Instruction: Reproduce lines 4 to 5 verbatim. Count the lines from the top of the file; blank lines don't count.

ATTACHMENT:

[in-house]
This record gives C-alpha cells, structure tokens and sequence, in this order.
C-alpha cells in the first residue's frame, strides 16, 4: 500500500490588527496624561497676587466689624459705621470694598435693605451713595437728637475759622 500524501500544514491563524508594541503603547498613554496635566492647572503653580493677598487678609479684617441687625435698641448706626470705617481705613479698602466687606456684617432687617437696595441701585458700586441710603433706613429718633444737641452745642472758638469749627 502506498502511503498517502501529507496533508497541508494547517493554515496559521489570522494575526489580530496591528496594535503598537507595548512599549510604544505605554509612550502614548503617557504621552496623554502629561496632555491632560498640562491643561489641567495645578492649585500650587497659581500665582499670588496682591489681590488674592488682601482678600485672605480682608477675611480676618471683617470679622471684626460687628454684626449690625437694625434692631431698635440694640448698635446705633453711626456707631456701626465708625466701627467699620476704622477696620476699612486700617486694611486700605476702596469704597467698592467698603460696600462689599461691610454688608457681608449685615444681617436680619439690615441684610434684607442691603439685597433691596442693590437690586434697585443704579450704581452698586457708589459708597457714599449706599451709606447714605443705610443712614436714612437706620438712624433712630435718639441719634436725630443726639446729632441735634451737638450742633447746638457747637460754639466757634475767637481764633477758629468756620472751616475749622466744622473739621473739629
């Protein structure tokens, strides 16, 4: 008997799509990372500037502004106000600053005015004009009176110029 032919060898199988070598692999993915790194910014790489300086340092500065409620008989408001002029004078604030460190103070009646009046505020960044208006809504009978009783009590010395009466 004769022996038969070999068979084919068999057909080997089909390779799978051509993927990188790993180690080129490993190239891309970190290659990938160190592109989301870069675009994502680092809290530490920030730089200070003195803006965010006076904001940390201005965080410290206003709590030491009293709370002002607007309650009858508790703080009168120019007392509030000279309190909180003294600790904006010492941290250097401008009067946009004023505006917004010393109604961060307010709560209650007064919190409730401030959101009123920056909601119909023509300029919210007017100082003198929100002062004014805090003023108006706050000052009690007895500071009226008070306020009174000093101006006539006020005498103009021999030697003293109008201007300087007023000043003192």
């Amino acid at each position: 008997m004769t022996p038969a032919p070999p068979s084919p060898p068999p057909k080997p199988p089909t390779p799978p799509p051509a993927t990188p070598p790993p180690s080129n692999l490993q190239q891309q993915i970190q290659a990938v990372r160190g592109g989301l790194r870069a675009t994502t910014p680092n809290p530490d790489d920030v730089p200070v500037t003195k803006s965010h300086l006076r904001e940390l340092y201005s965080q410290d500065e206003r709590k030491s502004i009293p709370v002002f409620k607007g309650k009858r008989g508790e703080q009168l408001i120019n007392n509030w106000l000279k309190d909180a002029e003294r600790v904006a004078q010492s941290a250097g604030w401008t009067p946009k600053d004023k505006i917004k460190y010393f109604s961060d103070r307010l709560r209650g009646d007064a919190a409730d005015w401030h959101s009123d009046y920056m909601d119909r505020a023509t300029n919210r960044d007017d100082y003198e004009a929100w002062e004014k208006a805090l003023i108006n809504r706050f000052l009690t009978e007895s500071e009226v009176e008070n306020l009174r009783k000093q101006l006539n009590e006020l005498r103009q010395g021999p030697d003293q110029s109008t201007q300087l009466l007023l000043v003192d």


């Protein structure tokens, strides 16, 4: 008997799509990372500037502004106000600053005015004009009176110029 032919060898199988070598692999993915790194910014790489300086340092500065409620008989408001002029004078604030460190103070009646009046505020960044208006809504009978009783009590010395009466 004769022996038969070999068979084919068999057909080997089909390779799978051509993927990188790993180690080129490993190239891309970190290659990938160190592109989301870069675009994502680092809290530490920030730089200070003195803006965010006076904001940390201005965080410290206003709590030491009293709370002002607007309650009858508790703080009168120019007392509030000279309190909180003294600790904006010492941290250097401008009067946009004023505006917004010393109604961060307010709560209650007064919190409730401030959101009123920056909601119909023509300029919210007017100082003198929100002062004014805090003023108006706050000052009690007895500071009226008070306020009174000093101006006539006020005498103009021999030697003293109008201007300087007023000043003192």
């Amino acid at each position: 008997m004769t022996p038969a032919p070999p068979s084919p060898p068999p057909k080997p199988p089909t390779p799978p799509p051509a993927t990188p070598p790993p180690s080129n692999l490993q190239q891309q993915i970190q290659a990938v990372r160190g592109g989301l790194r870069a675009t994502t910014p680092n809290p530490d790489d920030v730089p200070v500037t003195k803006s965010h300086l006076r904001e940390l340092y201005s965080q410290d500065e206003r709590k030491s502004i009293p709370v002002f409620k607007g309650k009858r008989g508790e703080q009168l408001i120019n007392n509030w106000l000279k309190d909180a002029e003294r600790v904006a004078q010492s941290a250097g604030w401008t009067p946009k600053d004023k505006i917004k460190y010393f109604s961060d103070r307010l709560r209650g009646d007064a919190a409730d005015w401030h959101s009123d009046y920056m909601d119909r505020a023509t300029n919210r960044d007017d100082y003198e004009a929100w002062e004014k208006a805090l003023i108006n809504r706050f000052l009690t009978e007895s500071e009226v009176e008070n306020l009174r009783k000093q101006l006539n009590e006020l005498r103009q010395g021999p030697d003293q110029s109008t201007q300087l009466l007023l000043v003192d």